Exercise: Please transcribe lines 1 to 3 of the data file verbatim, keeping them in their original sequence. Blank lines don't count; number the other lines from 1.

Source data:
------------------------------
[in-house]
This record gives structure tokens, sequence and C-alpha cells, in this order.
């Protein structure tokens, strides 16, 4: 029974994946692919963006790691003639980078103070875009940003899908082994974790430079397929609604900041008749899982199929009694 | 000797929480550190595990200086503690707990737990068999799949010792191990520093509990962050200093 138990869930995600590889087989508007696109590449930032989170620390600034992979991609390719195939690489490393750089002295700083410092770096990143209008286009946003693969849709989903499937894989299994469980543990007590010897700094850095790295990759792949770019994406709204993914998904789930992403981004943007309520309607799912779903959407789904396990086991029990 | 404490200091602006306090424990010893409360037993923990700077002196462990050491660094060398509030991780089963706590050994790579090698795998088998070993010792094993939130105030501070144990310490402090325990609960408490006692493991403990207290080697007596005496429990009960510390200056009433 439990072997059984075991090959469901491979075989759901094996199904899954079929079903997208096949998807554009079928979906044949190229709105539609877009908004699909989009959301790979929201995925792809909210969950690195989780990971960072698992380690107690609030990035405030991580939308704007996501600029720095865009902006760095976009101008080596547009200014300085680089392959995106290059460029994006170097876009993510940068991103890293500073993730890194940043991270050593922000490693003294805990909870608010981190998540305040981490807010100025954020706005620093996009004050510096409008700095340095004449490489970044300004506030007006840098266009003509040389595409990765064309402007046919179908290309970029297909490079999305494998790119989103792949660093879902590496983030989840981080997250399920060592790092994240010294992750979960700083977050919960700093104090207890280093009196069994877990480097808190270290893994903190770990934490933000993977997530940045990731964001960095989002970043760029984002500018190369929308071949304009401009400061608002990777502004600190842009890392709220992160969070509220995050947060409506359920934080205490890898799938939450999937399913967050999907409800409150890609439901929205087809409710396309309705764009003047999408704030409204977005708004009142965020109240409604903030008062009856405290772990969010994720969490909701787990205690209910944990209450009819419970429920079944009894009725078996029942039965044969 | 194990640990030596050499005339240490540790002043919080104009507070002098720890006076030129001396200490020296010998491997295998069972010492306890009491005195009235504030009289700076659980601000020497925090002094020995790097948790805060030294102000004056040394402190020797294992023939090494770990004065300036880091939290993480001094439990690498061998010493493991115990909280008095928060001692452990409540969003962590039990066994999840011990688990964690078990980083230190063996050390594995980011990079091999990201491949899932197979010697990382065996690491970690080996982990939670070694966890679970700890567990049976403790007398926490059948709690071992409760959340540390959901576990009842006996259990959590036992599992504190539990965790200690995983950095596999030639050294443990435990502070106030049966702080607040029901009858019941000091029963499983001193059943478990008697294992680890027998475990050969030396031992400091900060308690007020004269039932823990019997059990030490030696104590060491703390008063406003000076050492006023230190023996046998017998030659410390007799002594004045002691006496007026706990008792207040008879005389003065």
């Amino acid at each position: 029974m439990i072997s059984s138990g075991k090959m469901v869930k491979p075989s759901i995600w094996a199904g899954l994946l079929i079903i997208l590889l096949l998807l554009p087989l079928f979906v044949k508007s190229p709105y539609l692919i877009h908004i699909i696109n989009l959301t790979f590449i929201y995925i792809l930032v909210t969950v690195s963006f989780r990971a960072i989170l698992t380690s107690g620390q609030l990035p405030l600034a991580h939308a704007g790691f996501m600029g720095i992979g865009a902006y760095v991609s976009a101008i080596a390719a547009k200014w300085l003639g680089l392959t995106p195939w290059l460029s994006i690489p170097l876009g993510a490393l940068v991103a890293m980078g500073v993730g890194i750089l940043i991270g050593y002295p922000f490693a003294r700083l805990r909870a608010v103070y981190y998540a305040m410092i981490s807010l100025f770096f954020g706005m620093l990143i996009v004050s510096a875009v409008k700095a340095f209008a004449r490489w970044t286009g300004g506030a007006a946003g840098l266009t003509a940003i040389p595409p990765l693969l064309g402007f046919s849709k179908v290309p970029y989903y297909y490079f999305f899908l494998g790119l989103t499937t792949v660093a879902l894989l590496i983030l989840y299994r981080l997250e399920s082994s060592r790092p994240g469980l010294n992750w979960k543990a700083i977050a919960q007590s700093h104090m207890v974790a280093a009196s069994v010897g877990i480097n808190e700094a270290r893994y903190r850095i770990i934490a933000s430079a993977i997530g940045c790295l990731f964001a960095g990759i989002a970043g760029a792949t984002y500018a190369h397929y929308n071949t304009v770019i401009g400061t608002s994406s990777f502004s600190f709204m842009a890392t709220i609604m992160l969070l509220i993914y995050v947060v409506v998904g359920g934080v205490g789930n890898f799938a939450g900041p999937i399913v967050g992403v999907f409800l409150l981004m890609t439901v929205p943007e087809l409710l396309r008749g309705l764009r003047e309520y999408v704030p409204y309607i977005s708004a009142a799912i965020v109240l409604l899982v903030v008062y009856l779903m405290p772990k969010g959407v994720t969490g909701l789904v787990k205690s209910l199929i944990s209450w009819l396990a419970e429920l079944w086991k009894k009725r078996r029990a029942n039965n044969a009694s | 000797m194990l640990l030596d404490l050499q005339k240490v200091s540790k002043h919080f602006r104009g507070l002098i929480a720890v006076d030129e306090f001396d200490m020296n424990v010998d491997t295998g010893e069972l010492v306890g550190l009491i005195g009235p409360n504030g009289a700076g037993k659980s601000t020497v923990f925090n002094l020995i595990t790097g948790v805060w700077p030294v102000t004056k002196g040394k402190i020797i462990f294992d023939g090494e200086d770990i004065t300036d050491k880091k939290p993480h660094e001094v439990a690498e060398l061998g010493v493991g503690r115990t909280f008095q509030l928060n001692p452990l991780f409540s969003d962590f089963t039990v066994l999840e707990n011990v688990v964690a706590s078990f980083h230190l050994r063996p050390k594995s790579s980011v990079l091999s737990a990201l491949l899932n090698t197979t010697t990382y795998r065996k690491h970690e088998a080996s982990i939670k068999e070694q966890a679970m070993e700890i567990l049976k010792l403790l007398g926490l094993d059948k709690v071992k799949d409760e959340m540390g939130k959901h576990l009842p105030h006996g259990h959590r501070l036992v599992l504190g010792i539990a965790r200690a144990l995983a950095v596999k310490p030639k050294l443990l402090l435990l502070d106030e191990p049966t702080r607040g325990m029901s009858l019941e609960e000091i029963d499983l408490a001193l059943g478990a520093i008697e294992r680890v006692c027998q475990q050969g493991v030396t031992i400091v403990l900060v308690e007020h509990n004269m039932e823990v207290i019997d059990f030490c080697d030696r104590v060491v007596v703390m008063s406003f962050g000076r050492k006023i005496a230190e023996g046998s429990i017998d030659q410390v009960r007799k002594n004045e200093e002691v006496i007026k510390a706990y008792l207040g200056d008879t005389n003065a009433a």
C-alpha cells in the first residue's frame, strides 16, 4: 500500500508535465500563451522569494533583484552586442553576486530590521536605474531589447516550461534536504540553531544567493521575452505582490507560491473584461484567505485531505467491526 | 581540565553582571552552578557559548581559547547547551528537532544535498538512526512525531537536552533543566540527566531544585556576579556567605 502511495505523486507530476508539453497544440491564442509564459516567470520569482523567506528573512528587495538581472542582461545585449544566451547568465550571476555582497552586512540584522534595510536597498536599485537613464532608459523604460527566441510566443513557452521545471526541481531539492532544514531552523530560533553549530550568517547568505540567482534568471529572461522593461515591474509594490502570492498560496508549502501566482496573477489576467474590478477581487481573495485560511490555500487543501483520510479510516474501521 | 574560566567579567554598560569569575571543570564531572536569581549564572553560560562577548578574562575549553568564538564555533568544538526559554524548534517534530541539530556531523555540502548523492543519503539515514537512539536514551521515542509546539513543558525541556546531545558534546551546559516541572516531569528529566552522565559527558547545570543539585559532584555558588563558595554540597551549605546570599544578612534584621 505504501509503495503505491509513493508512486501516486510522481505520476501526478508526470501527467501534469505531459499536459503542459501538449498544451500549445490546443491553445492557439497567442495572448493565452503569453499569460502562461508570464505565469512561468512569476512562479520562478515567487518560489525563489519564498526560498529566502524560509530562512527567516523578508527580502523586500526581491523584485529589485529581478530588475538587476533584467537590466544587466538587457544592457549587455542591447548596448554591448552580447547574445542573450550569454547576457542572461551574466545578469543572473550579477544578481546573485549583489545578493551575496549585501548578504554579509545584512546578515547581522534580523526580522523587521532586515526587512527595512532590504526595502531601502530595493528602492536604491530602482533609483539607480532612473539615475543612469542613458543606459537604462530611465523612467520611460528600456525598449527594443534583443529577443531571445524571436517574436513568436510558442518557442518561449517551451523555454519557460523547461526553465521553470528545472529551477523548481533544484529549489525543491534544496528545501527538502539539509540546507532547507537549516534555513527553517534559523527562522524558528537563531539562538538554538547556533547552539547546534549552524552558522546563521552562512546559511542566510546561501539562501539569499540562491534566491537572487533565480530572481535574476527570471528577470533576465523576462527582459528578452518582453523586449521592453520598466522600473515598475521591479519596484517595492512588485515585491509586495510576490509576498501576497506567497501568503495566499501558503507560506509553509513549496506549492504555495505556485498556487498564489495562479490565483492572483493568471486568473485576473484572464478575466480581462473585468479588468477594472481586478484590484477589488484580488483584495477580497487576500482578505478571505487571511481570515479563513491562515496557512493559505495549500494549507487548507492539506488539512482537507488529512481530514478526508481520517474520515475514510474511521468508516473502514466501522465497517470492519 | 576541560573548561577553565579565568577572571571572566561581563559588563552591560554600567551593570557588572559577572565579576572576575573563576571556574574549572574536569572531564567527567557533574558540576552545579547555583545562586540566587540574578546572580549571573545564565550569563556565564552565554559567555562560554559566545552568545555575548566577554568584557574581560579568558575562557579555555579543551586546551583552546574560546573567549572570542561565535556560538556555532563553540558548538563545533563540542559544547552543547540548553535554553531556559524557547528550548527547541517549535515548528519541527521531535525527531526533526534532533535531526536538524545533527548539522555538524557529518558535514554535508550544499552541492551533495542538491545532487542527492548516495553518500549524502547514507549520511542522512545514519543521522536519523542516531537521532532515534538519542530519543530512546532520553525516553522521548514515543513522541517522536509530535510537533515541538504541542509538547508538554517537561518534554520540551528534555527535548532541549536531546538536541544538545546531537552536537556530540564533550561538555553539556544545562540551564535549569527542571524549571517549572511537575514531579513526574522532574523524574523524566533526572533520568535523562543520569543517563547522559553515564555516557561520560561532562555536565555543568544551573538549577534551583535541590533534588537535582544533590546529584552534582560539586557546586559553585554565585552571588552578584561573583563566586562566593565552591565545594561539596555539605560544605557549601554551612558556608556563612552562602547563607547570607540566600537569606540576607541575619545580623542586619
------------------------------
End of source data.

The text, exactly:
[in-house]
This record gives structure tokens, sequence and C-alpha cells, in this order.
């Protein structure tokens, strides 16, 4: 029974994946692919963006790691003639980078103070875009940003899908082994974790430079397929609604900041008749899982199929009694 | 000797929480550190595990200086503690707990737990068999799949010792191990520093509990962050200093 138990869930995600590889087989508007696109590449930032989170620390600034992979991609390719195939690489490393750089002295700083410092770096990143209008286009946003693969849709989903499937894989299994469980543990007590010897700094850095790295990759792949770019994406709204993914998904789930992403981004943007309520309607799912779903959407789904396990086991029990 | 404490200091602006306090424990010893409360037993923990700077002196462990050491660094060398509030991780089963706590050994790579090698795998088998070993010792094993939130105030501070144990310490402090325990609960408490006692493991403990207290080697007596005496429990009960510390200056009433 439990072997059984075991090959469901491979075989759901094996199904899954079929079903997208096949998807554009079928979906044949190229709105539609877009908004699909989009959301790979929201995925792809909210969950690195989780990971960072698992380690107690609030990035405030991580939308704007996501600029720095865009902006760095976009101008080596547009200014300085680089392959995106290059460029994006170097876009993510940068991103890293500073993730890194940043991270050593922000490693003294805990909870608010981190998540305040981490807010100025954020706005620093996009004050510096409008700095340095004449490489970044300004506030007006840098266009003509040389595409990765064309402007046919179908290309970029297909490079999305494998790119989103792949660093879902590496983030989840981080997250399920060592790092994240010294992750979960700083977050919960700093104090207890280093009196069994877990480097808190270290893994903190770990934490933000993977997530940045990731964001960095989002970043760029984002500018190369929308071949304009401009400061608002990777502004600190842009890392709220992160969070509220995050947060409506359920934080205490890898799938939450999937399913967050999907409800409150890609439901929205087809409710396309309705764009003047999408704030409204977005708004009142965020109240409604903030008062009856405290772990969010994720969490909701787990205690209910944990209450009819419970429920079944009894009725078996029942039965044969 | 194990640990030596050499005339240490540790002043919080104009507070002098720890006076030129001396200490020296010998491997295998069972010492306890009491005195009235504030009289700076659980601000020497925090002094020995790097948790805060030294102000004056040394402190020797294992023939090494770990004065300036880091939290993480001094439990690498061998010493493991115990909280008095928060001692452990409540969003962590039990066994999840011990688990964690078990980083230190063996050390594995980011990079091999990201491949899932197979010697990382065996690491970690080996982990939670070694966890679970700890567990049976403790007398926490059948709690071992409760959340540390959901576990009842006996259990959590036992599992504190539990965790200690995983950095596999030639050294443990435990502070106030049966702080607040029901009858019941000091029963499983001193059943478990008697294992680890027998475990050969030396031992400091900060308690007020004269039932823990019997059990030490030696104590060491703390008063406003000076050492006023230190023996046998017998030659410390007799002594004045002691006496007026706990008792207040008879005389003065």